Volkswagen has given a revealing insight into its next-generation powertrain technology, confirming development of a 10-speed DSG, a high-performance diesel engine and a focus on plug-in hybrid and natural gas propulsion systems for its future vehicles.
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Speaking at the 34


International Vienna Motor Symposium, Volkswagen Group chairman Martin Winterkorn said the medium- and long-term strategies were part of the company’s plan to reduce its European new car fleet’s CO


emission level to 95 grams per kilometre by 2020.

Leading the charge will be a 10-speed dual-clutch DSG automatic transmission, which is set to succeed the brand’s current six- and seven-speed units and offer improved fuel efficiency.

Joining it will be a family of high-output diesel engines, which Volkswagen promises will achieve peak power of 100kW per litre of displacement. The engines will have a variable valve-train assembly, a high-pressure injection system at up to 3000 bar and combined charging with the brand’s e-booster technology.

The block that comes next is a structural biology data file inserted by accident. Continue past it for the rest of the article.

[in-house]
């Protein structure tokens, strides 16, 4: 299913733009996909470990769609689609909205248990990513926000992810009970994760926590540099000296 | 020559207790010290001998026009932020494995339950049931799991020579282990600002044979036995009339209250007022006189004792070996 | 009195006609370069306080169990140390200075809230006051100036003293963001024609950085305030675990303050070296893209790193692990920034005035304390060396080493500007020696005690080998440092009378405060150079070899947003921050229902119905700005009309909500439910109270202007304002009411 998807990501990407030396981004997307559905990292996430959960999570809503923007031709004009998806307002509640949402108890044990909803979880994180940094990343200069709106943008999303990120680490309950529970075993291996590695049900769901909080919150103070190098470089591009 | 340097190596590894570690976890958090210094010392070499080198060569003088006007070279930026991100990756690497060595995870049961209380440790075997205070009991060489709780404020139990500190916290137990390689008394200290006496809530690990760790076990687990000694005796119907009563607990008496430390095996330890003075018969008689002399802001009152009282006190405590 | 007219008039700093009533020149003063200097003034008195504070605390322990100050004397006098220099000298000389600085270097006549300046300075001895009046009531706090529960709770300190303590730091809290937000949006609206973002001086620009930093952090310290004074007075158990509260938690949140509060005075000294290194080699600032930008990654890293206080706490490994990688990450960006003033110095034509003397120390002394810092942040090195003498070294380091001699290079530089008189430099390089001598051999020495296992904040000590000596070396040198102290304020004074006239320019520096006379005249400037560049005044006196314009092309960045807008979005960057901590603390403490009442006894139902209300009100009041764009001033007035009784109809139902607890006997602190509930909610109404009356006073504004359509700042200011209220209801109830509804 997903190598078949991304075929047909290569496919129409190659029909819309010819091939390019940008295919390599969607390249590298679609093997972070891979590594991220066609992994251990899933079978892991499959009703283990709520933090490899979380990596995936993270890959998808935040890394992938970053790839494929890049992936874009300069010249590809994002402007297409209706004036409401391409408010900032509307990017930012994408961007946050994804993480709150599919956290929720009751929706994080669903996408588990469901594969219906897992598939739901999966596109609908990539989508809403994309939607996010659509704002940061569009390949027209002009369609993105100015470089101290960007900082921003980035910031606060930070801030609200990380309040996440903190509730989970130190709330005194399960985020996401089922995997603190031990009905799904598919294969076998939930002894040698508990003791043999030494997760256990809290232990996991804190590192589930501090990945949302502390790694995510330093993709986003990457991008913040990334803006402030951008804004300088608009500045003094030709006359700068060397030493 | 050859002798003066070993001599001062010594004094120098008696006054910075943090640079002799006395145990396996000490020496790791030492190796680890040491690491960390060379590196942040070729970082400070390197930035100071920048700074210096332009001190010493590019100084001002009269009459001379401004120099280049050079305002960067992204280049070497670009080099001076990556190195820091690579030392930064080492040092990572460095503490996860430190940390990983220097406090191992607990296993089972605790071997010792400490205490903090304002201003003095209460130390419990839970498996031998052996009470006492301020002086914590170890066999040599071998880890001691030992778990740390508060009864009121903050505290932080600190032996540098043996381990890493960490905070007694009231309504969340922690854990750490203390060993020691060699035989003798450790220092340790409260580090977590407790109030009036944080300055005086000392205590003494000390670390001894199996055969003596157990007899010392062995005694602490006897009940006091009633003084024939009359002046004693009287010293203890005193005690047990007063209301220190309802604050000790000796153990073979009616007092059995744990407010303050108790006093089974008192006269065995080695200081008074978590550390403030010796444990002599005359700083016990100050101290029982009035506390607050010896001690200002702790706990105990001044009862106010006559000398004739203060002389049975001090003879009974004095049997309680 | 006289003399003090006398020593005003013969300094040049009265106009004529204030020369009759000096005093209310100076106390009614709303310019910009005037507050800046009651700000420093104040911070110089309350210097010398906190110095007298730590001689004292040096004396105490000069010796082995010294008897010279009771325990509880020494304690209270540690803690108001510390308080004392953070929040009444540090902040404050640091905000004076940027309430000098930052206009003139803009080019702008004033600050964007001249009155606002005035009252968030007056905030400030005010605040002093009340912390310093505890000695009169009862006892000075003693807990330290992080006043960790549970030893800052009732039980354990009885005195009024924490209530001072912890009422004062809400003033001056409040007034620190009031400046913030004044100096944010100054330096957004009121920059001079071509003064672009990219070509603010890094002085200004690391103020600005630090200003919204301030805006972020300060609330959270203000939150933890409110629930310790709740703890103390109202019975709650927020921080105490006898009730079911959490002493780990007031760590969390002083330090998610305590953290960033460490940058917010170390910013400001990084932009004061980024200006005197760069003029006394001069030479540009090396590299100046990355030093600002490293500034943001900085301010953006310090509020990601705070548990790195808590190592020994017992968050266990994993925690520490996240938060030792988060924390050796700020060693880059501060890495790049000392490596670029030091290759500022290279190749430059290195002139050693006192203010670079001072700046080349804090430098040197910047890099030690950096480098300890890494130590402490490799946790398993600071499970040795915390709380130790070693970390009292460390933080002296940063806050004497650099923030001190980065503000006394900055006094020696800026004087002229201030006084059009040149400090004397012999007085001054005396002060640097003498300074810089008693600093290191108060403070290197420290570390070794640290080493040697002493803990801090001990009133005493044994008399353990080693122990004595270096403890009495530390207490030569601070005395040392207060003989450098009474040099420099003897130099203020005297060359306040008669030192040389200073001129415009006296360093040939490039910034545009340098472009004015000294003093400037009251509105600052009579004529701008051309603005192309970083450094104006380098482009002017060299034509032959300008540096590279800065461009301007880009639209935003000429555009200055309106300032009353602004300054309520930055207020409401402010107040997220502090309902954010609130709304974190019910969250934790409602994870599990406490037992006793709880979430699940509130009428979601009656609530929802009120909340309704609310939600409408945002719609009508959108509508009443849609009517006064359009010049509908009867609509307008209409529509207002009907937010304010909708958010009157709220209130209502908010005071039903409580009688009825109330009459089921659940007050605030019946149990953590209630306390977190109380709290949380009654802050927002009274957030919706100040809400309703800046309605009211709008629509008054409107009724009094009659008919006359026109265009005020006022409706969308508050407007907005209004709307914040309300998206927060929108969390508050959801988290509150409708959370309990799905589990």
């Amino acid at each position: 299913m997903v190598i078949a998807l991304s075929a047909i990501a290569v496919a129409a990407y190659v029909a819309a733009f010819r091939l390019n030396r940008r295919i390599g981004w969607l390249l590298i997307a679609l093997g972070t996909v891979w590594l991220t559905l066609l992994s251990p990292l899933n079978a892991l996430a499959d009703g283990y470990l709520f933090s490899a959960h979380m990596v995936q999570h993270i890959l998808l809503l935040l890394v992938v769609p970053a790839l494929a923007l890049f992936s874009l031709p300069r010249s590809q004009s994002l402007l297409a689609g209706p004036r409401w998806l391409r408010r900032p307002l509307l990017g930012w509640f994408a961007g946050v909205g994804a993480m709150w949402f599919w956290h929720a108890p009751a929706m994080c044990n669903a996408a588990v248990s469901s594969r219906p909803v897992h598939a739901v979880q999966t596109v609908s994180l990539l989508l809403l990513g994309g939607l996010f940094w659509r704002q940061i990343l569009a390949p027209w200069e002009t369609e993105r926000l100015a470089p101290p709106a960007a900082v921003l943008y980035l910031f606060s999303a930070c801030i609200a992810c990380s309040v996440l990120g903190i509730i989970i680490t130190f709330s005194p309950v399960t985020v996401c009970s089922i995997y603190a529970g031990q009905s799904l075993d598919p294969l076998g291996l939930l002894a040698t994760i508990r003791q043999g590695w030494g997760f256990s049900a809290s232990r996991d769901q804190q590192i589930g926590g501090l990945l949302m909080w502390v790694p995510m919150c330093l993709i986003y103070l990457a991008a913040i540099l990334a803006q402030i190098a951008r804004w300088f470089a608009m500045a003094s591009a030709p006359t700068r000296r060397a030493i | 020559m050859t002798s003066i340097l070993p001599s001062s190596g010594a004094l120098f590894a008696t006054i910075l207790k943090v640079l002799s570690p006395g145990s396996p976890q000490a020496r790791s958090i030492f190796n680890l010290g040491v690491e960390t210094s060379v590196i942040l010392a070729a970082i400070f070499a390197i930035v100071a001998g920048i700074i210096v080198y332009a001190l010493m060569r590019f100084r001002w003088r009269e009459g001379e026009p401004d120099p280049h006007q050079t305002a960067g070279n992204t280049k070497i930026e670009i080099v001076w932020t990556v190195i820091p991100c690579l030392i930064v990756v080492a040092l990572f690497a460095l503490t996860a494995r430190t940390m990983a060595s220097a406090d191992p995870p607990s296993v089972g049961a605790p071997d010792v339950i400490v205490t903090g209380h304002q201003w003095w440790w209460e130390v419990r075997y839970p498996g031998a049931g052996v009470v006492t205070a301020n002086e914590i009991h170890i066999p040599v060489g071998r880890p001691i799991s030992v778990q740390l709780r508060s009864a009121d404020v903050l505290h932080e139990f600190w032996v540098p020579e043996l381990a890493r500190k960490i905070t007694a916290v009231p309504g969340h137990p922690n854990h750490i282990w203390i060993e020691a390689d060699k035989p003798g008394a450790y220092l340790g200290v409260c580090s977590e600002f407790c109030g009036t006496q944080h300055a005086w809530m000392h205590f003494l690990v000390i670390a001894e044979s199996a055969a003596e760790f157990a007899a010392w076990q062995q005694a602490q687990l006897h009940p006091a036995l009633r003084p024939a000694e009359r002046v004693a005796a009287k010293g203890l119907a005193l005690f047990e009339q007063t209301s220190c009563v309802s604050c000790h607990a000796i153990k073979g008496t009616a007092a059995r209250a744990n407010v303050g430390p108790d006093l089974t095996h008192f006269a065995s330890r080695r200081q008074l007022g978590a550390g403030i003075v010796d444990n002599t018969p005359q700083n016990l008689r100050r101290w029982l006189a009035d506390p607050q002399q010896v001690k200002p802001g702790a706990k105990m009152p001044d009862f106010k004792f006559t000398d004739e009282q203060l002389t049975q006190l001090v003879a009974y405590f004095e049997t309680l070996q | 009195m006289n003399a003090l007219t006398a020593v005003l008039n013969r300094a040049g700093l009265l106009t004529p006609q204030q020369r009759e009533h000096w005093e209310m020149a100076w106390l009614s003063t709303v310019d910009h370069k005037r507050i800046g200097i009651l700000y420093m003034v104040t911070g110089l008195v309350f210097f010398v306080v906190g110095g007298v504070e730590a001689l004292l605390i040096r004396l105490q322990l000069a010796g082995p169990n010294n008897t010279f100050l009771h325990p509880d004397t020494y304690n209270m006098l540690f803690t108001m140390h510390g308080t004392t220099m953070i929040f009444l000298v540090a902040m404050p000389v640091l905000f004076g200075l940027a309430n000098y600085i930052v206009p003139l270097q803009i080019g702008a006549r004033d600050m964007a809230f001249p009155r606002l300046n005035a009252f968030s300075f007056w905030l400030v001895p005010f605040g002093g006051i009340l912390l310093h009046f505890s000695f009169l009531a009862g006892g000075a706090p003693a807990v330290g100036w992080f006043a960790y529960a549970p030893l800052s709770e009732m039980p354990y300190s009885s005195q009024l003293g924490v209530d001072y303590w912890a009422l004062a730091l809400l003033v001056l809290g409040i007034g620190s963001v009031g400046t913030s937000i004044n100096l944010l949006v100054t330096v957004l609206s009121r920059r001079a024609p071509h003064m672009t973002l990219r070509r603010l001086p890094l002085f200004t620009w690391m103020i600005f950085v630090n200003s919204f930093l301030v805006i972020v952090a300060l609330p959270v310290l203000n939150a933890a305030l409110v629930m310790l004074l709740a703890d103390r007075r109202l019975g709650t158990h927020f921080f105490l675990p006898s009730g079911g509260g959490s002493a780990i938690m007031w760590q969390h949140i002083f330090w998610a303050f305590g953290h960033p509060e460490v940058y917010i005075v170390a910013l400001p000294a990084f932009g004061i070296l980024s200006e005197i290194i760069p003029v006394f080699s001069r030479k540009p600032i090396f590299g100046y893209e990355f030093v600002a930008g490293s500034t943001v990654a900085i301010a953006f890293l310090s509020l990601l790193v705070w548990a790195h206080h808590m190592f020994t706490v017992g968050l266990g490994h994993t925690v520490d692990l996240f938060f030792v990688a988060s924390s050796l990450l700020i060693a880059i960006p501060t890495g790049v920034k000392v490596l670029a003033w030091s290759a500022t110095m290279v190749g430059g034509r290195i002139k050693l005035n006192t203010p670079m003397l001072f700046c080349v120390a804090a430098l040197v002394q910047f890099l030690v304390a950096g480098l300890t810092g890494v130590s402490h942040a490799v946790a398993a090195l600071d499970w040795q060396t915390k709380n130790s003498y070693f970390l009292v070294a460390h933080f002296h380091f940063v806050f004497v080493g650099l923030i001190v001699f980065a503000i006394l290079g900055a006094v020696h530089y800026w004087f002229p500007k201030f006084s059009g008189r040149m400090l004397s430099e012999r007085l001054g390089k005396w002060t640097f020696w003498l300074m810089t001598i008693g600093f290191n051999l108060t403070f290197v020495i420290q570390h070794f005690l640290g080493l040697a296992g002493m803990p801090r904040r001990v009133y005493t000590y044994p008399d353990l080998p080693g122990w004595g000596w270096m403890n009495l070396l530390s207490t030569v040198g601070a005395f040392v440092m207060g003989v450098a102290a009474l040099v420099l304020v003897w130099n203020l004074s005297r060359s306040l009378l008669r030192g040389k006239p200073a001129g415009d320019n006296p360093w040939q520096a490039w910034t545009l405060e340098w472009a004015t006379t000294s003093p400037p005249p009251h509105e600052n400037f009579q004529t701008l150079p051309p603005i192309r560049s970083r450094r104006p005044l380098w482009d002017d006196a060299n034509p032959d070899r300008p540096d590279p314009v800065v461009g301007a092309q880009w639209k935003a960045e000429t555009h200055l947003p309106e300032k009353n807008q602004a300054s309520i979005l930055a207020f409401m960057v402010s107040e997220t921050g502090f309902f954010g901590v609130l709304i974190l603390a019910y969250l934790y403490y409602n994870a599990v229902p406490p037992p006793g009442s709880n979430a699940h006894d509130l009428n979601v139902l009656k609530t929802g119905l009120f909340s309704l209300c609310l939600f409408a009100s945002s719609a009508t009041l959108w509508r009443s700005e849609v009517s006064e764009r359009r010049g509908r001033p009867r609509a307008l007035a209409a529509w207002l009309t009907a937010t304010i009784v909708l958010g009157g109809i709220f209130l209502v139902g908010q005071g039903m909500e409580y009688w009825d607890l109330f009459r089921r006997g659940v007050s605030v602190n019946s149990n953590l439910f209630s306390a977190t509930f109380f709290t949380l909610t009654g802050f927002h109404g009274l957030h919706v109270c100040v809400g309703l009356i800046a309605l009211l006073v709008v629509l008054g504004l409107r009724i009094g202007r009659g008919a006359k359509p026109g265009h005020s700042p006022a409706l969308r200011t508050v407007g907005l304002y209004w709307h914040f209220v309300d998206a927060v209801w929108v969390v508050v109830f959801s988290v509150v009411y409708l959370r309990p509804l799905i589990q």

Panamera S E-Hybrid

Winterkorn also revealed the next stages of the brand’s expansion of its plug-in hybrid technology. The Porsche Panamera and Audi A3 e-tron will lead the way, and will be followed soon after by plug-in versions of the Volkswagen Golf and Passat, Audi A6 and Porsche Cayenne, among others.

He also stressed the potential of natural gas drive systems, confirming they will become a more mainstream part of the company’s product portfolio going forward.

“The gas engine is environmentally friendly, economical and suitable for everyday use,” Winterkorn said.

“The technology is fully developed and the vehicles are already on the market. We need to make the public even more aware of the benefits of natural gas engines. Everyone needs to play their part in this: car makers, politicians and the fuel industry.”

Winterkorn insisted there were also still plenty of efficiency gains to be made to the company’s existing internal combustion engines, including optimisation of friction levels and thermal management, improvements to the combustion process, and a focus on lightweight design and other operating strategies.

“Since the year 2000, we’ve reduced the fuel consumption of our TDI and TSI engines by more than 30 per cent. I’m convinced that by 2020 we can achieve further increases in efficiency of around 15 per cent.”